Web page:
The United States federal budget deficit jumped 26 percent in the 2019 fiscal year to $984 billion, reaching the highest level in seven years, as the government was forced to borrow more money to pay for President Trump’s tax and spending policies, official figures showed on Friday.
The deficit is projected to top $1 trillion in 2020 as a slowdown in global economic growth and festering trade tensions weigh on the United States economy. The deficit came in just under the $1 trillion wire last year, but that was largely the result of Mr. Trump’s tariffs, which brought in more than $70 billion in revenue.
The grim fiscal scorecard shows how far the Republican Party, under Mr. Trump, has strayed from conservative orthodoxy, which long prioritized less spending and lower deficits. It is also a damning rebuke of Mr. Trump, who promised as a presidential candidate to eliminate deficits by cutting spending and expanding the economy.
Instead, he has allowed them to swell nearly 50 percent under his watch by enacting sweeping tax cuts and increasing government spending.
After years of railing against federal spending while President Barack Obama was in office, Republicans have supported Mr. Trump’s bid to reinvest in the military and have largely followed his lead in cutting budget deals with Democrats that have increased overall spending.
The increasing levels of red ink are notable in part because they come at a moment of sustained economic growth, when budget deficits typically fall, not rise. The United States entered its longest expansion on record in July, yet the deficit has continued to balloon.
That could be bad news for Mr. Trump, who is heading into a re-election as economic growth begins to slow both in the United States and abroad.
“America remains on the fast track to trillion-dollar deficits, rising rapidly as far as the eye can see,” Michael A. Peterson, chief executive of the Peter G. Peterson Foundation, said. “With all of the important investments we need to make in our future, we find ourselves in a situation where interest costs are the fastest growing program in the federal budget.”
The deficit is growing in large part because tax receipts are falling, as Mr. Trump’s 2017 tax cuts continue to siphon revenue from the Treasury. The numbers reflect the fact that Mr. Trump’s most significant legislative achievement is not paying for itself, as Republicans have said it would. In fact, tax revenue for the last two years has fallen more than $400 billion short of what the Congressional Budget Office projected in June 2017, six months before the tax law was passed.
Treasury Secretary Steven Mnuchin said in a statement on Friday that the president’s economic agenda was working, pointing to the historically low jobless rate, and called on lawmakers to help the administration cut spending.
“In order to truly put America on a sustainable financial path, we must enact proposals — like the president’s 2020 budget plan — to cut wasteful and irresponsible spending,” Mr. Mnuchin said.
But there appears to be no sign that Congress will look to enact those proposals any time soon.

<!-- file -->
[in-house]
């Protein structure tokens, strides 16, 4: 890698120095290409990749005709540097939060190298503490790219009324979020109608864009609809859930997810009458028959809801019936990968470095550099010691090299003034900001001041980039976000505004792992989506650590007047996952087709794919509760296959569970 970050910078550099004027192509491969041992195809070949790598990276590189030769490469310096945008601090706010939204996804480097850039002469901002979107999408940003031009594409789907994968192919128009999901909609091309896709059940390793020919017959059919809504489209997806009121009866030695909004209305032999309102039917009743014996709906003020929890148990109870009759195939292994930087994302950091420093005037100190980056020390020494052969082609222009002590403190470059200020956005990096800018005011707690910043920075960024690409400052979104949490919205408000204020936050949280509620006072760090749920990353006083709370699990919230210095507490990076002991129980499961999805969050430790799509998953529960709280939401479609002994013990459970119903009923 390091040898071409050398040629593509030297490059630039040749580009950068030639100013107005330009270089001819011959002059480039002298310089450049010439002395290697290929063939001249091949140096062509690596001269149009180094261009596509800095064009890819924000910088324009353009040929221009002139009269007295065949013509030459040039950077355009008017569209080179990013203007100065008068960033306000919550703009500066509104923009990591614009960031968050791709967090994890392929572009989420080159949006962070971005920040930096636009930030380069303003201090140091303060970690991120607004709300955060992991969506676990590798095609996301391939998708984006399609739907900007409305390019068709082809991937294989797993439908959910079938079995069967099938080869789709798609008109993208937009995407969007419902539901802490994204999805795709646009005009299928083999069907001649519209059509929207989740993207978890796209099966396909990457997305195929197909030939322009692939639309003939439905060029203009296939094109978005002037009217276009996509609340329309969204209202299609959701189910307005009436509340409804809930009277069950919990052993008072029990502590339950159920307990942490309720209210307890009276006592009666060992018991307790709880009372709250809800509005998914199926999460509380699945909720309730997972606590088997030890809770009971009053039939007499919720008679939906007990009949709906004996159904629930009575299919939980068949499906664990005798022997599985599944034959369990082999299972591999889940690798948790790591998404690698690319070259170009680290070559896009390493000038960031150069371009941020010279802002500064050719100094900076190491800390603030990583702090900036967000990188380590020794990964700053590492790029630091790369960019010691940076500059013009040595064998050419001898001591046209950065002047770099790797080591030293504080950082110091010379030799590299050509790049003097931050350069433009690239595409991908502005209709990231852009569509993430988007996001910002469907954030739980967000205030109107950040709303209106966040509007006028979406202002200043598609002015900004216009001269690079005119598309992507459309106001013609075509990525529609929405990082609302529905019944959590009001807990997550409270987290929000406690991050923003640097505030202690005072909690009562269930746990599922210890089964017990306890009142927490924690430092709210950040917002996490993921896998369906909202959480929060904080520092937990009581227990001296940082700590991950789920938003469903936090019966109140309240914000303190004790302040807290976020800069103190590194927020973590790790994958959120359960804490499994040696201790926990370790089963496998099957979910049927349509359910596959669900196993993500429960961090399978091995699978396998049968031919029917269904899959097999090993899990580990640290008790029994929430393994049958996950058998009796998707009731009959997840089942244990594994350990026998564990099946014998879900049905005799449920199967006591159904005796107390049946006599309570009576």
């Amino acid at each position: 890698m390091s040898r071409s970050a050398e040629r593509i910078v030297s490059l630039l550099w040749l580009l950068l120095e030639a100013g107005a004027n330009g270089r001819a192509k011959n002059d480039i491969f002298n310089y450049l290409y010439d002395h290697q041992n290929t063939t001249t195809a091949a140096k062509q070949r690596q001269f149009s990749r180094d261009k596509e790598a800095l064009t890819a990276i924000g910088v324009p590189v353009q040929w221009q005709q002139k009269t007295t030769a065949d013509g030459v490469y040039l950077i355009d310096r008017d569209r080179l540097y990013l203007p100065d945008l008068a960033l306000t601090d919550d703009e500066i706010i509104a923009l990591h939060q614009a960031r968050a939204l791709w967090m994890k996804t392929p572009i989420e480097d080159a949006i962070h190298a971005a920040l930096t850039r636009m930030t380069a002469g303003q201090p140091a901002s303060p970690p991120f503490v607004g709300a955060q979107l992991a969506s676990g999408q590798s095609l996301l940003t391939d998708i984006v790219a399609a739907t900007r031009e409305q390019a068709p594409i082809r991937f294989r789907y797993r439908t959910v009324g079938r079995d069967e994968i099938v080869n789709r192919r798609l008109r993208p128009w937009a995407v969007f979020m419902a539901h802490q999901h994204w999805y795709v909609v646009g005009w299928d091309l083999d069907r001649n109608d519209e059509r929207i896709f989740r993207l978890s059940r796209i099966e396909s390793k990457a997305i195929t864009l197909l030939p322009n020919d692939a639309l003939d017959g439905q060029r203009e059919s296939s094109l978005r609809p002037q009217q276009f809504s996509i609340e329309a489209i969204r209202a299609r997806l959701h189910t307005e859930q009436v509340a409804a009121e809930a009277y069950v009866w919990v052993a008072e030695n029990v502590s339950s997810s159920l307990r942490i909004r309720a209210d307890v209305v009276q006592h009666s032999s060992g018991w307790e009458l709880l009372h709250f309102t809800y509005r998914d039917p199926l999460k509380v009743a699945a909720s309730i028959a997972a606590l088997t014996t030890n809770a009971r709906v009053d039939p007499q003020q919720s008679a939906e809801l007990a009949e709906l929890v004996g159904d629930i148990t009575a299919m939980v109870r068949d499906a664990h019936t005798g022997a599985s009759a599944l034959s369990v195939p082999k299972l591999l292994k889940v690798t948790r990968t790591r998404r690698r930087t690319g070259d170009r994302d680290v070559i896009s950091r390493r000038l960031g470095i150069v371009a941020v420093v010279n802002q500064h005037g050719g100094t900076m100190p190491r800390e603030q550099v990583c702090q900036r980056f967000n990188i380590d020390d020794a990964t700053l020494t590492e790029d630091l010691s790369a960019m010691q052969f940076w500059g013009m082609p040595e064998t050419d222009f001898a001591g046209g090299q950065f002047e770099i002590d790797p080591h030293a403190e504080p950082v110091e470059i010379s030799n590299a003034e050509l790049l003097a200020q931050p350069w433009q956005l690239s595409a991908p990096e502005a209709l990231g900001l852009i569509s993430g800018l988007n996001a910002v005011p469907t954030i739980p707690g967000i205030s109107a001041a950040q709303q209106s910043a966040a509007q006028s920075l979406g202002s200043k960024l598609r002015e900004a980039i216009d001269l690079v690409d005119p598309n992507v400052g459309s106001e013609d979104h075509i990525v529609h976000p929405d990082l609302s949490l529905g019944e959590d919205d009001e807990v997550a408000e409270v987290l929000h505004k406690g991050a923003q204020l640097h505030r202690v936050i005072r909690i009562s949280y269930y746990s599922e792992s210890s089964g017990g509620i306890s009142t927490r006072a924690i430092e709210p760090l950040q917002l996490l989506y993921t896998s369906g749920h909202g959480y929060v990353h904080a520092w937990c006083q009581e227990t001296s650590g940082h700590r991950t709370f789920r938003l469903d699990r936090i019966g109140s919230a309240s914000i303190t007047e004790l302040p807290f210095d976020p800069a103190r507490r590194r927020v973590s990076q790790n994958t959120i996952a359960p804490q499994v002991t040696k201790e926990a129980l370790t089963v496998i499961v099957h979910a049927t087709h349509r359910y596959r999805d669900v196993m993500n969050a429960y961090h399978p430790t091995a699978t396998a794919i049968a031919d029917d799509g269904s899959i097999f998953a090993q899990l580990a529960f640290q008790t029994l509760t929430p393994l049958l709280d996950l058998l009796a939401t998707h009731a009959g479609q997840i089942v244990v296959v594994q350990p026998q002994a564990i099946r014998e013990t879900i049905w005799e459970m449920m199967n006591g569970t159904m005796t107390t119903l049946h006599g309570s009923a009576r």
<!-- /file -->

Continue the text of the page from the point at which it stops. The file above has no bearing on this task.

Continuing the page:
In August, the Senate gave final approval to a two-year budget deal that raised federal spending by hundreds of billions of dollars and allowed the government to keep borrowing money. Republicans had previously shut down the government in their quest to cut spending, but 28 G.O.P. senators joined with Democrats to send the bill to Mr. Trump’s desk.
Former fiscal hawks such as Mick Mulvaney, Mr. Trump’s acting chief of staff, quietly lamented that agreement as a fact of life in a divided government.
The annual budget shortfall is the highest since 2012, when the unemployment rate was twice as high, topping 7 percent, and the economy was emerging from the worst financial crisis since the Great Depression. By 2029, the national debt will reach its highest level as a share of the economy since the immediate aftermath of World War II.
“The current levels of debt are unprecedented in peacetime during a growing economy, and the consequences of this irresponsible spending are unknown,” said G. William Hoagland, senior vice president at the Bipartisan Policy Center.
Annual budget deficits have now increased for four consecutive years, the first such run since the early 1980s.
In the year through September, the pace of government spending has grown twice as fast as that of tax revenue, with higher outlays on Medicare, Social Security and military spending.
The mounting red ink has raised a new round of alarm bells from deficit watchdog groups, whose warnings have long gone unheeded in Washington.
“Our nation’s leaders are in debt denial, running up red ink all while ignoring trillions of dollars in shortfalls for Social Security, Medicare, and other programs that many millions of Americans rely upon,” said Mitch Daniels, co-chairman of the Center for a Responsible Federal Budget. “We are at a turning point — without action now to phase in reforms over the coming years, Americans will face a much different future than the one that was promised.”
The deficit, which is the gap between what the government takes in through taxes and other sources of revenue and what it spends, now sits at 4.6 percent of gross domestic product. That is up from 3.8 percent of G.D.P. in 2018.